April 01, 2021: Forty-seven percent (47%) of Americans belong to a church, synagogue or mosque. An annual Gallup survey shows that total is down from 50% in 2018 and 70% in 1999.
Gallup first measured U.S. church membership in 1937. At that time, 73% of Americans belonged to a house of worship. That figure remained steady for six decades before declining steadily in the 21st century. This year is the first time that fewer than half of all Americans belonged to a church.
Gallup reported that "the decline in membership is steeper among Catholics (down 18 points, from 76% to 58%) than Protestants (down nine points, from 73% to 64%)."
Gallup also reported that "declines in church membership are proportionately smaller among political conservatives, Republicans, married adults and college graduates." Declines have been greater among residents of the eastern U.S. and Democrats.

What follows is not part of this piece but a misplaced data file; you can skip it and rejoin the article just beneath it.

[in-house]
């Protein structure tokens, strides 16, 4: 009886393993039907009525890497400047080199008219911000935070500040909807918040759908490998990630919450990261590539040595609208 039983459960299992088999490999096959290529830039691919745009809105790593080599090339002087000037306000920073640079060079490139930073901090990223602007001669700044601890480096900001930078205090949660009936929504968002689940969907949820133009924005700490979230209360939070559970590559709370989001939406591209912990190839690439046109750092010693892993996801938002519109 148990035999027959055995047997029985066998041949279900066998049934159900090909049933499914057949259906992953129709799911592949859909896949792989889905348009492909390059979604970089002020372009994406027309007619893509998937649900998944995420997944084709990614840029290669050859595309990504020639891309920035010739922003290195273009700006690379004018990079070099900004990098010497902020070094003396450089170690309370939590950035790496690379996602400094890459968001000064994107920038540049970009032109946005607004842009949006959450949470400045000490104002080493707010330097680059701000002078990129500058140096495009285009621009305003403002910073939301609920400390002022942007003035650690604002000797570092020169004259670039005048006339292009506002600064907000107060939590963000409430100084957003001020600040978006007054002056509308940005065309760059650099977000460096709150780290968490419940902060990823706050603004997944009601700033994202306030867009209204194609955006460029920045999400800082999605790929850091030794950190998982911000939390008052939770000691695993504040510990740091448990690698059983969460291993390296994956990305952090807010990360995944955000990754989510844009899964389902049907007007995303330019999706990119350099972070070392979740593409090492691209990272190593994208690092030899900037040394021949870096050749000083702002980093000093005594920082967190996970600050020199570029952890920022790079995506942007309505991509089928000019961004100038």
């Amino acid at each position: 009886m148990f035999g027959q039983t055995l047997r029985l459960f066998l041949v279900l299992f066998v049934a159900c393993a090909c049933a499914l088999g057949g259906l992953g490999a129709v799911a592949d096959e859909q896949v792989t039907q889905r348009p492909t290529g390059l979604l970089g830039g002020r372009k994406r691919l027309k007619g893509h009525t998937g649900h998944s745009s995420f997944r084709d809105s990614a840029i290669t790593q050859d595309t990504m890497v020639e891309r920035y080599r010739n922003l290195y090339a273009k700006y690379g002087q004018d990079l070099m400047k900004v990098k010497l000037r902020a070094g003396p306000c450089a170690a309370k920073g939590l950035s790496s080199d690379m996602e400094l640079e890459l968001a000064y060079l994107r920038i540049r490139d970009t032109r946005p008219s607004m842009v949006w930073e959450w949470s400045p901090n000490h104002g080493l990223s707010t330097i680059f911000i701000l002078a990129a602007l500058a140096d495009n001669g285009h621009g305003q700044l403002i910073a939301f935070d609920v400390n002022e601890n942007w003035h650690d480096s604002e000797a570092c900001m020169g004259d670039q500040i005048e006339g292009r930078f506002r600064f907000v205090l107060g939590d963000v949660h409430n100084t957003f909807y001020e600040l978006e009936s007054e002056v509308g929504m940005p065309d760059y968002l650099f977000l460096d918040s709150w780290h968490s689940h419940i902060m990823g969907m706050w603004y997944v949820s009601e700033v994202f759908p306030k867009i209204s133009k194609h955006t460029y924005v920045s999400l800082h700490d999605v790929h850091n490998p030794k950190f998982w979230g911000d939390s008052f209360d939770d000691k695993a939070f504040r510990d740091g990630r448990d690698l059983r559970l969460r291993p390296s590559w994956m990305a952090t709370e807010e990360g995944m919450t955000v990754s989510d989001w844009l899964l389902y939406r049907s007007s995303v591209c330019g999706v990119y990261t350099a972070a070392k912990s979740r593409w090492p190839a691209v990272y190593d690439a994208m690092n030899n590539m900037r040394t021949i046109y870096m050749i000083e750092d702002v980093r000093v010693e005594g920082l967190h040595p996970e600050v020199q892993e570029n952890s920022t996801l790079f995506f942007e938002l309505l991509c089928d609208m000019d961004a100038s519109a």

Political independents have lower rates of church membership than either Republicans or Democrats.
- Gallup, "U.S. Church Membership Falls Below Majority for First Time," March 29, 2021
Each weekday, Scott Rasmussen's Number of the Day explores interesting and newsworthy topics at the intersection of culture, politics, and technology. Columns published on Ballotpedia reflect the views of the author. Scott Rasmussen's Number of the Day is published by Ballotpedia weekdays at 9:00 a.m. Eastern. Columns published on Ballotpedia reflect the views of the author. Scott Rasmussen is founder and president of the Rasmussen Media Group. He is the author of "Mad as Hell: How the Tea Party Movement Is Fundamentally Remaking Our Two-Party System," "In Search of Self-Governance," and "The People's Money: How Voters Will Balance the Budget and Eliminate the Federal Debt." Read Scott Rasmussen's Reports — More Here.
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